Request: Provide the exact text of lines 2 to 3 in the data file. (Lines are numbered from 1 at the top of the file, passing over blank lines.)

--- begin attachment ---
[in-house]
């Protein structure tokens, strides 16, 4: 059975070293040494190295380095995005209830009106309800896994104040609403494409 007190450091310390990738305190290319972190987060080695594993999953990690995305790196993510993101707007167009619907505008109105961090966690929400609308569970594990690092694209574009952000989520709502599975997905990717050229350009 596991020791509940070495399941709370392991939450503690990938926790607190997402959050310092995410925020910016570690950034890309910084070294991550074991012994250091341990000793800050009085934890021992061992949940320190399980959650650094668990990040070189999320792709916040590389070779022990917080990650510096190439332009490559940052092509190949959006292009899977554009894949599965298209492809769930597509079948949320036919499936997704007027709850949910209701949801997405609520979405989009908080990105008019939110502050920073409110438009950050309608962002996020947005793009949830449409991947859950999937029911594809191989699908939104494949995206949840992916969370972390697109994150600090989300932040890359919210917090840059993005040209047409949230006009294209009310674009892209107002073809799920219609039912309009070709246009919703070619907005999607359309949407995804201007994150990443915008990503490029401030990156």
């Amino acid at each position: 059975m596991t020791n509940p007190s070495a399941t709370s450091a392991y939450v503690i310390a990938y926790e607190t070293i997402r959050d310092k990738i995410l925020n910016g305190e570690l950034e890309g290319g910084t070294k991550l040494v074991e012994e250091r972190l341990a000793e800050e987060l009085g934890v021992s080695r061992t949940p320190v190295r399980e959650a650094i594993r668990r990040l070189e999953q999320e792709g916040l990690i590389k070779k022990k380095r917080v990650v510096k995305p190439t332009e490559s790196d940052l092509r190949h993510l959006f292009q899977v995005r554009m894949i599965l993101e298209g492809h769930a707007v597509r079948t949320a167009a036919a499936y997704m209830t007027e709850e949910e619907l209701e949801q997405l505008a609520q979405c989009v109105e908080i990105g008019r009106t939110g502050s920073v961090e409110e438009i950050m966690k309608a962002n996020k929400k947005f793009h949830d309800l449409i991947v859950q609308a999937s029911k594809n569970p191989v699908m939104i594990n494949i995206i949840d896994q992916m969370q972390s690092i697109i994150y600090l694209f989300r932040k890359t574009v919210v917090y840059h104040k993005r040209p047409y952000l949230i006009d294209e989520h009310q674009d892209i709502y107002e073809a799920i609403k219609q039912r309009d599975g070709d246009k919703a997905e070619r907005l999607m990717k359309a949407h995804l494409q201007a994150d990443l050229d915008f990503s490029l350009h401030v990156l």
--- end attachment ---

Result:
């Protein structure tokens, strides 16, 4: 059975070293040494190295380095995005209830009106309800896994104040609403494409 007190450091310390990738305190290319972190987060080695594993999953990690995305790196993510993101707007167009619907505008109105961090966690929400609308569970594990690092694209574009952000989520709502599975997905990717050229350009 596991020791509940070495399941709370392991939450503690990938926790607190997402959050310092995410925020910016570690950034890309910084070294991550074991012994250091341990000793800050009085934890021992061992949940320190399980959650650094668990990040070189999320792709916040590389070779022990917080990650510096190439332009490559940052092509190949959006292009899977554009894949599965298209492809769930597509079948949320036919499936997704007027709850949910209701949801997405609520979405989009908080990105008019939110502050920073409110438009950050309608962002996020947005793009949830449409991947859950999937029911594809191989699908939104494949995206949840992916969370972390697109994150600090989300932040890359919210917090840059993005040209047409949230006009294209009310674009892209107002073809799920219609039912309009070709246009919703070619907005999607359309949407995804201007994150990443915008990503490029401030990156």
């Amino acid at each position: 059975m596991t020791n509940p007190s070495a399941t709370s450091a392991y939450v503690i310390a990938y926790e607190t070293i997402r959050d310092k990738i995410l925020n910016g305190e570690l950034e890309g290319g910084t070294k991550l040494v074991e012994e250091r972190l341990a000793e800050e987060l009085g934890v021992s080695r061992t949940p320190v190295r399980e959650a650094i594993r668990r990040l070189e999953q999320e792709g916040l990690i590389k070779k022990k380095r917080v990650v510096k995305p190439t332009e490559s790196d940052l092509r190949h993510l959006f292009q899977v995005r554009m894949i599965l993101e298209g492809h769930a707007v597509r079948t949320a167009a036919a499936y997704m209830t007027e709850e949910e619907l209701e949801q997405l505008a609520q979405c989009v109105e908080i990105g008019r009106t939110g502050s920073v961090e409110e438009i950050m966690k309608a962002n996020k929400k947005f793009h949830d309800l449409i991947v859950q609308a999937s029911k594809n569970p191989v699908m939104i594990n494949i995206i949840d896994q992916m969370q972390s690092i697109i994150y600090l694209f989300r932040k890359t574009v919210v917090y840059h104040k993005r040209p047409y952000l949230i006009d294209e989520h009310q674009d892209i709502y107002e073809a799920i609403k219609q039912r309009d599975g070709d246009k919703a997905e070619r907005l999607m990717k359309a949407h995804l494409q201007a994150d990443l050229d915008f990503s490029l350009h401030v990156l």